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“We’ll Meet Again with Ann Curry” features “Surviving the Holocaust”

WCNY, Central New York’s flagship public broadcaster, presents “We’ll Meet Again with Ann Curry” “Surviving the Holocaust” at 8 p.m. Nov. 20 on WCNY-TV.
Season 2 of “We’ll Meet Again” follows the dramatic reunions of people whose lives crossed at pivotal moments.
View history through their eyes and hear stories of heroism, hope and the forging of unbreakable bonds.
In “Surviving the Holocaust” viewers join Ann Curry as Holocaust survivors search for those who gave them hope in the darkest days. One wants to find the friend he left behind when he didn’t move to Israel; the other hopes an old photo will reunite him with the girl who was his first friend. The episode features Safe Haven in Oswego, NY.

For viewing information, visit

Meet the Survivors
Ben Alalouf, 77, was born in a bomb shelter in Skopje, Yugoslavia, now Macedonia, as the German Army invaded in spring 1941. The younger of two brothers in a Jewish family, Ben and his family spent three years in hiding, first in Albania; when it became unsafe there, the family made their way on foot and by boat to Italy, desperately searching for a way out of Europe and away from the Nazis. The Alaloufs were able to book passage on a ship bound for Spain and England, but the ship sunk after hitting a German mine. An Allied military ship headed for Naples rescued the family after finding them clinging to the side of a lifeboat. From there the Alaloufs set about searching for other ways of escaping Europe.

After the Allies liberated Italy in June 1944, President Franklin D. Roosevelt commissioned an Army ship, Henry Gibbins, to transport surviving Holocaust refugees to the United States for temporary residence. Leaving Naples on July 21, the ship carried about 1,800 wounded American soldiers and just under 1,000 refugees. It arrived in New York on August 3. Classified as temporary guests, the refugees lived behind barbed wire in a former military base in Oswego, NY and had to sign a contract stating that they would return to their countries at the end of the war. Hundreds of families were thrown together in this makeshift community of refugees, and it was here that Ben met “Seka,” a fellow child refugee whose family lived in a neighboring cabin. The families became close friends.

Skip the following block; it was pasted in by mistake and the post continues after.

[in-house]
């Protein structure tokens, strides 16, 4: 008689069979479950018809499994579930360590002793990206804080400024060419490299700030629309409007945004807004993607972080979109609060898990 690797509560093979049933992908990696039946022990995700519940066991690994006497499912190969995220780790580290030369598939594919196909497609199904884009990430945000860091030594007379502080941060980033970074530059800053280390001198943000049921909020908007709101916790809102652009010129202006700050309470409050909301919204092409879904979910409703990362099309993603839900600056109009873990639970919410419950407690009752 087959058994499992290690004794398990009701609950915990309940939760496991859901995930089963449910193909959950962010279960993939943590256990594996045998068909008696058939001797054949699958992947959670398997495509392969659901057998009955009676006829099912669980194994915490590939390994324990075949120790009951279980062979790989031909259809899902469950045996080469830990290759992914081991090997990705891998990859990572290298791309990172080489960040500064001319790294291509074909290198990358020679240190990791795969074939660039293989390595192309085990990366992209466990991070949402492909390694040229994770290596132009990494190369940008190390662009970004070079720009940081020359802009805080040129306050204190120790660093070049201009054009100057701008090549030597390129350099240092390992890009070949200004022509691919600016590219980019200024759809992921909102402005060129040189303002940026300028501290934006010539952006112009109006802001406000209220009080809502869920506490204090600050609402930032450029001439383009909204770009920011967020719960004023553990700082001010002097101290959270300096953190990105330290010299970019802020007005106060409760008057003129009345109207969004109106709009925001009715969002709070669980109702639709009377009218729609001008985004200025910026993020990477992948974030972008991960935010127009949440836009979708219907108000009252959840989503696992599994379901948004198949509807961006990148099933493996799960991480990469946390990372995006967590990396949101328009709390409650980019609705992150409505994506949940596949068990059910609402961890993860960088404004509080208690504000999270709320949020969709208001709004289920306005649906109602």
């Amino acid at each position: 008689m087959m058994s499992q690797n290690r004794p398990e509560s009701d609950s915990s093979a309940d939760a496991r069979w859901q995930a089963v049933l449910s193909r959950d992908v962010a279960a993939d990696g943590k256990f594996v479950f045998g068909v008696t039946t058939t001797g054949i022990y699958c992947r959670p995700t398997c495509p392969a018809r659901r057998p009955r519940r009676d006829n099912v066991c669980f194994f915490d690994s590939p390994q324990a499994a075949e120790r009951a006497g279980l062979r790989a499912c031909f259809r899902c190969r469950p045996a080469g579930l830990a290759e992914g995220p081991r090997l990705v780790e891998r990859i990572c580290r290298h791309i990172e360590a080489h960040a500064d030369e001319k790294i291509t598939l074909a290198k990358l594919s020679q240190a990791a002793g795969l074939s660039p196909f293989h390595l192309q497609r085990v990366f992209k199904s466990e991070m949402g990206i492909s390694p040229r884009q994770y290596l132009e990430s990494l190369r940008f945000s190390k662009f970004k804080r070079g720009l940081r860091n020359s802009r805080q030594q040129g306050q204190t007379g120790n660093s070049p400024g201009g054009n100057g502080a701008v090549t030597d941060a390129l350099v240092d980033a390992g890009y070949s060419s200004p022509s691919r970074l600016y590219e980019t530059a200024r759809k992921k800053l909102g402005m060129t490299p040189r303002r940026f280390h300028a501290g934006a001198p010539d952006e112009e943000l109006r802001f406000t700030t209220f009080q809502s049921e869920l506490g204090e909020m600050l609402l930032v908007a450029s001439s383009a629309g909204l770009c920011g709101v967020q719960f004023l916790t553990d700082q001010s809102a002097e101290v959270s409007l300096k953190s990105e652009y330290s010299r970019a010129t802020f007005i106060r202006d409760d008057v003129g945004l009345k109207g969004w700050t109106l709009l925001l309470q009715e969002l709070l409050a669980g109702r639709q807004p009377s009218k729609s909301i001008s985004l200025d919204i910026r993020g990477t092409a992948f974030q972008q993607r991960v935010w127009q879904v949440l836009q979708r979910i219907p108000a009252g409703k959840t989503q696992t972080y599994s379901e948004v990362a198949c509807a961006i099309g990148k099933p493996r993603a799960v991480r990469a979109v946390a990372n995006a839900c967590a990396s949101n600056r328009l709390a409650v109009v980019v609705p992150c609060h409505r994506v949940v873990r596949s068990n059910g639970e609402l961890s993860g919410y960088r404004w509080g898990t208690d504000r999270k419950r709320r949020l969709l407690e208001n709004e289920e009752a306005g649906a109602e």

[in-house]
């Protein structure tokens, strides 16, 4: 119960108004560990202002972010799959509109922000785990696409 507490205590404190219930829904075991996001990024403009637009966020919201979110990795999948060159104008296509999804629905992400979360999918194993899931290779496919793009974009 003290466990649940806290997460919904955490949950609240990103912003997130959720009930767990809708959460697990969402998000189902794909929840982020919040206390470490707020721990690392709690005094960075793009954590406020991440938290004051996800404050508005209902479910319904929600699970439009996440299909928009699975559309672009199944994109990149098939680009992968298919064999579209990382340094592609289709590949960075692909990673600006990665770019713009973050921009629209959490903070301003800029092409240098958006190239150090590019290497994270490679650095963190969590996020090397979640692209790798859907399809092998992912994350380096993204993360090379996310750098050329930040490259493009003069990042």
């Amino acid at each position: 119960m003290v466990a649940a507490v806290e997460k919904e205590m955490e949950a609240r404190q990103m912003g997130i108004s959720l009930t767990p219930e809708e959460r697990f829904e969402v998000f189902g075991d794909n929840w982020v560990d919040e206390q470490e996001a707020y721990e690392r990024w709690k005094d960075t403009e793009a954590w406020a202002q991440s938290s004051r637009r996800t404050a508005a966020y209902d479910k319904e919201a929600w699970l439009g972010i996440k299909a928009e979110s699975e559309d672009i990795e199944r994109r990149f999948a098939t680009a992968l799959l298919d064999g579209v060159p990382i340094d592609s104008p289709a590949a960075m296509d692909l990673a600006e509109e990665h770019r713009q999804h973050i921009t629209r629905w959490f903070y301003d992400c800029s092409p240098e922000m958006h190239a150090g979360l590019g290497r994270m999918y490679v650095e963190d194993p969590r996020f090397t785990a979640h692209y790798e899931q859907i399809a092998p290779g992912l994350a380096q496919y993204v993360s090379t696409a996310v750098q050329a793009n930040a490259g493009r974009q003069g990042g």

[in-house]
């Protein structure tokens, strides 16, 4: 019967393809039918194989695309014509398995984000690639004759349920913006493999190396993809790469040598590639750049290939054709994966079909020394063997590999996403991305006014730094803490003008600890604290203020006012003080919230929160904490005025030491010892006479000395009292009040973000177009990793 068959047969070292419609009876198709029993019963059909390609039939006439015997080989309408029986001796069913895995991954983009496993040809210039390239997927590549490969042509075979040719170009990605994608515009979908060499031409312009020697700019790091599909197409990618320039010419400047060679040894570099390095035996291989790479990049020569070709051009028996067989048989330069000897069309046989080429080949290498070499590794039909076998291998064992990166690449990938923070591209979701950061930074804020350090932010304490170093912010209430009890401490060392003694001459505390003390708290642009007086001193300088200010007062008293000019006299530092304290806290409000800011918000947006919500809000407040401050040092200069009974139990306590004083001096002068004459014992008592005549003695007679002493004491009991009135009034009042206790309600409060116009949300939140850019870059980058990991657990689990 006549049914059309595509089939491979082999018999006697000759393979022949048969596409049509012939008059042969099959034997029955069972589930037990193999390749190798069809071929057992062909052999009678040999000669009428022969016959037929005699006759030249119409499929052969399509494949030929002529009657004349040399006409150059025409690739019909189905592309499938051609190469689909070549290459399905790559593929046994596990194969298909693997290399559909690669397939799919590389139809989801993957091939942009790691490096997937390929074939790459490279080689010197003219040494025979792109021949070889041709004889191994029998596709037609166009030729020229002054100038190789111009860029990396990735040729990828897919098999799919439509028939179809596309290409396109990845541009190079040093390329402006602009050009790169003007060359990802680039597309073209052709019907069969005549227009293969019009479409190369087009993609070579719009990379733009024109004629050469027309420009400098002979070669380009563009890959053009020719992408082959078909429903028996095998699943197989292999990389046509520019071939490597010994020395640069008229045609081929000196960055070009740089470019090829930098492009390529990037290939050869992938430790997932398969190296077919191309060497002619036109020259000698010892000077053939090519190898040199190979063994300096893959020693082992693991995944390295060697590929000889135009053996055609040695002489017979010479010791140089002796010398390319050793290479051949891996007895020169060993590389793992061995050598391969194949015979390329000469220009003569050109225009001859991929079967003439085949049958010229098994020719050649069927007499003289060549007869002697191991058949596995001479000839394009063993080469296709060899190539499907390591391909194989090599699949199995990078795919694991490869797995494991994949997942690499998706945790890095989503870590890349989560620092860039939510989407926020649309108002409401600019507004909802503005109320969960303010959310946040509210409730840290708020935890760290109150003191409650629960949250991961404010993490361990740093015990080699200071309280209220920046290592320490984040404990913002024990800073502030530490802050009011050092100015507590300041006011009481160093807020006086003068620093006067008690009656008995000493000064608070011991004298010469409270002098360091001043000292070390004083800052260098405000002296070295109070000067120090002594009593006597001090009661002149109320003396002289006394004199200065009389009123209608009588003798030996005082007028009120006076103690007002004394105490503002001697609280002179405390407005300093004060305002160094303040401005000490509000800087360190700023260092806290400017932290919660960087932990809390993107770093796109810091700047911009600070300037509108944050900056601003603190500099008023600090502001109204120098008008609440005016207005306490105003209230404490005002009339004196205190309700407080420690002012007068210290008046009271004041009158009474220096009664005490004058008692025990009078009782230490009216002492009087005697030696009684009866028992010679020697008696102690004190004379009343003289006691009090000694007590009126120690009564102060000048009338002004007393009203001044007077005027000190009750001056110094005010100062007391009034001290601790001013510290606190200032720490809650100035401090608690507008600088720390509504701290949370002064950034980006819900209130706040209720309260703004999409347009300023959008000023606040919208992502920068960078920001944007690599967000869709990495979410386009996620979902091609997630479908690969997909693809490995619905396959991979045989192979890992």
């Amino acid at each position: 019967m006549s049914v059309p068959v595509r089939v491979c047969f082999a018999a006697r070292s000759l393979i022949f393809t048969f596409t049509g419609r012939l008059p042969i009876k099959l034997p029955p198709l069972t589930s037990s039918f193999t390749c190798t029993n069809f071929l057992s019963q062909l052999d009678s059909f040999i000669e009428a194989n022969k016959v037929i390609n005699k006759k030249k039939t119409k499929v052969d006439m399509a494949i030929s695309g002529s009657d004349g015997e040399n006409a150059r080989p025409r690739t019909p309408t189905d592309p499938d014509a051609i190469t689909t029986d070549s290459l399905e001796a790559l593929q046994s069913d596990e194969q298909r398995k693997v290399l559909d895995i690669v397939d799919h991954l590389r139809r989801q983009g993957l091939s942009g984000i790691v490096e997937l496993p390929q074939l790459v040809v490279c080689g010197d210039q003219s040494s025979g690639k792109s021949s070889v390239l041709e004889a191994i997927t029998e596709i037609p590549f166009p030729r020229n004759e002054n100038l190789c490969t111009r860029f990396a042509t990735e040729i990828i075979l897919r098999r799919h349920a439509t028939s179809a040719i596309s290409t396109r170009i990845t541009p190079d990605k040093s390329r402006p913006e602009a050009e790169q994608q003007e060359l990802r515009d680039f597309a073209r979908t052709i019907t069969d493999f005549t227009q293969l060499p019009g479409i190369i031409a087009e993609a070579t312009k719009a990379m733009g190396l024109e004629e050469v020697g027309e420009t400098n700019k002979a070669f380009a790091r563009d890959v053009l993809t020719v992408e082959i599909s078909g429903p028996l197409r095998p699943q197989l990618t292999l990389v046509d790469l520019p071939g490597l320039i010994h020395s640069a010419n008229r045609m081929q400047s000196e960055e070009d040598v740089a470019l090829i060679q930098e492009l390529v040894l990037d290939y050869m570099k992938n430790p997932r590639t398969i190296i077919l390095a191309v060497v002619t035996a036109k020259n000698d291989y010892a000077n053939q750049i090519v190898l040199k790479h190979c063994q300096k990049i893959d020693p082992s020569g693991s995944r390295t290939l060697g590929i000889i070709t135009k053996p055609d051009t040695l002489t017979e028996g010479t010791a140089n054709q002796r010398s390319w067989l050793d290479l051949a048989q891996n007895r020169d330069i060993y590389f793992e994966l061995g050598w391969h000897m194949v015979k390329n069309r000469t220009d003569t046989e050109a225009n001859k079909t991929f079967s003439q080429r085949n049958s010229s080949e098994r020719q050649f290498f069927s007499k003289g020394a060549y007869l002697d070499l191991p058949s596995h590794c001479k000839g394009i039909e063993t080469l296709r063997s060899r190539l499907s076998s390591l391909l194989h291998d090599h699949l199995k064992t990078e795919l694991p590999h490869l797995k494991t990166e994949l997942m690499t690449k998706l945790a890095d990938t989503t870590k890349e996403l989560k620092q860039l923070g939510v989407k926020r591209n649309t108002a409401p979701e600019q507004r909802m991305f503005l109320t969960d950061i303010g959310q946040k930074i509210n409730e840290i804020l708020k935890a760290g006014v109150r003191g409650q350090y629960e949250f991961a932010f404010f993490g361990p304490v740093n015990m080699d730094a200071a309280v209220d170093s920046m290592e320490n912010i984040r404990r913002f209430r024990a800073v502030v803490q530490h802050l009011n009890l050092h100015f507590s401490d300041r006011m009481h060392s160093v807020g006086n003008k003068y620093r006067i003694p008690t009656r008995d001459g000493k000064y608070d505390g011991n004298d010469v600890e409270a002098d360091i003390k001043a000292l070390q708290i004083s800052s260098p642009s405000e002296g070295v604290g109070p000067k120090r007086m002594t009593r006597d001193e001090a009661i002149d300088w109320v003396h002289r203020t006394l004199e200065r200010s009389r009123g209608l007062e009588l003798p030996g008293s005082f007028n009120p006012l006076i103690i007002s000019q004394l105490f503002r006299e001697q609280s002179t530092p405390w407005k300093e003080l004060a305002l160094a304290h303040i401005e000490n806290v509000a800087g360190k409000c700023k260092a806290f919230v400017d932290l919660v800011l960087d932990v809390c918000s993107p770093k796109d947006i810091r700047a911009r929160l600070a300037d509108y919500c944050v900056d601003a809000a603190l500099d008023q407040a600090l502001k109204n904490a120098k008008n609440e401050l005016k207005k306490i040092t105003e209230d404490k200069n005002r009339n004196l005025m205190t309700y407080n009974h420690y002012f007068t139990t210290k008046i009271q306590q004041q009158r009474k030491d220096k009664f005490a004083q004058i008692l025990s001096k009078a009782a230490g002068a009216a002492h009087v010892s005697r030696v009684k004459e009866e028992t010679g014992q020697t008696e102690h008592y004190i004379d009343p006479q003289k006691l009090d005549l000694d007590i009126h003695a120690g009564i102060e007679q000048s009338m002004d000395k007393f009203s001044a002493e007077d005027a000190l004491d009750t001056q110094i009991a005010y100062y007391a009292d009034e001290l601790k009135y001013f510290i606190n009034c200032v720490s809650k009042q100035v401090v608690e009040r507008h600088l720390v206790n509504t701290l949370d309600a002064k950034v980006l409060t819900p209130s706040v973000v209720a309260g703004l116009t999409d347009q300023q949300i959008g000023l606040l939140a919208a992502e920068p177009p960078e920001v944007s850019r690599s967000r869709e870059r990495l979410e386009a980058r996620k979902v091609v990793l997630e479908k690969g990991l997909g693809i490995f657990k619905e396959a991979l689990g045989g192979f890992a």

Seven months after the war was over, President Harry S. Truman allowed the refugees — who had no real home to which to return — to apply for U.S. citizenship. In 1946 Ben and his family began a new life, settling in Brooklyn, N.Y. His father’s first job was selling hotdogs on Coney Island, and Ben shined shoes outside subway stations.

Ben has lived life to the fullest, working as a high school administrator and running marathons. Today he is a father, and he and his wife Martha split their time between Naples, Fla., and Nashville, Tenn.

Ben Lesser was born in Krakow, Poland, in 1928, one of five children in a Jewish family. At the age of 11 in 1939, he and his family were subjected to the harsh anti-Semitic persecution of the Nazis. In 1941, an ordinance was passed that stated that Jews had to leave the city or move into the ghetto, where 15,000 Jews were crammed into an area previously inhabited by 3,000 people. Forced to flee their home to avoid the ghetto, Ben and his family spent the next two years on the run and in hiding through Poland, were smuggled into Hungary and then eventually captured and sent to Auschwitz, where most of them tragically perished.

As a young man, Ben was selected to work in the labor camps and by the age of 17 had survived four concentration camps, two death marches and two death trains. The day after the three-week death march from Dornhau Labor Camp to Buchenwald, he was put on the notorious, almost three-week death train to Dachau.
Only 17 of the over 3,000 people on the train survived; today Ben is the only living survivor.

Three days after Ben arrived at Dachau in April 1945, the camp was liberated by U.S. soldiers. He was then officially a “displaced person” with no family or home to return to.

Ben was sent to a makeshift hospital at the St. Ottilien monastery in Bavaria. After several months in a coma, he woke up next to a fellow Polish Jew from Lodz named Moshe Opatovski. Having both survived terrible trauma and lost their families, the pair became great friends. Together they joined a Zionist group and began training for a mission to migrate to Palestine. Just as they were due to depart, Ben learned that his sister Lola had also survived the war. Instead of leaving with his friend, Ben chose to stay behind in Germany to reunite with her, saying goodbye to Moshe. The pair never saw or spoke to each other again.

Ben and his sister migrated to the U.S. in 1947. Settling in California, he built a successful career in real estate.
Since retiring in 1995, Ben has devoted his life to ensuring remembrance of the Holocaust. In 2009 he founded the Zachor Holocaust Remembrance Foundation, I-SHOUT-OUT campaign, and is the author of “Living a Life That Matters: From Nazi Nightmare to American Dream.”

Today Ben lives with his wife Jean in Las Vegas. He has two daughters, four grandchildren, and three greatgrandchildren.

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